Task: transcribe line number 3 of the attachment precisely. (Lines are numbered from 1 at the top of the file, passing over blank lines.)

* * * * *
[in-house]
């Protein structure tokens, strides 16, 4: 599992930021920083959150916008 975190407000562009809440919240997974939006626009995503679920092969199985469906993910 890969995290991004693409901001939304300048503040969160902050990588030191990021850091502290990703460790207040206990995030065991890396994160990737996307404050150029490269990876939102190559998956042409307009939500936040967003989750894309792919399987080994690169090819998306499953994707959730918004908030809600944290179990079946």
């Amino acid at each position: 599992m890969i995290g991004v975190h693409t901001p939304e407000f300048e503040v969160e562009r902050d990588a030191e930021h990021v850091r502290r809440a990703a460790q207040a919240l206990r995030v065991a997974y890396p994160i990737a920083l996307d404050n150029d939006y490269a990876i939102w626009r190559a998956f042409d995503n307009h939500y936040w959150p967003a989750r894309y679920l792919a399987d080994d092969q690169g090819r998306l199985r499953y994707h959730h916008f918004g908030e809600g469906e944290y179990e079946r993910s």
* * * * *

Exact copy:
């Amino acid at each position: 599992m890969i995290g991004v975190h693409t901001p939304e407000f300048e503040v969160e562009r902050d990588a030191e930021h990021v850091r502290r809440a990703a460790q207040a919240l206990r995030v065991a997974y890396p994160i990737a920083l996307d404050n150029d939006y490269a990876i939102w626009r190559a998956f042409d995503n307009h939500y936040w959150p967003a989750r894309y679920l792919a399987d080994d092969q690169g090819r998306l199985r499953y994707h959730h916008f918004g908030e809600g469906e944290y179990e079946r993910s």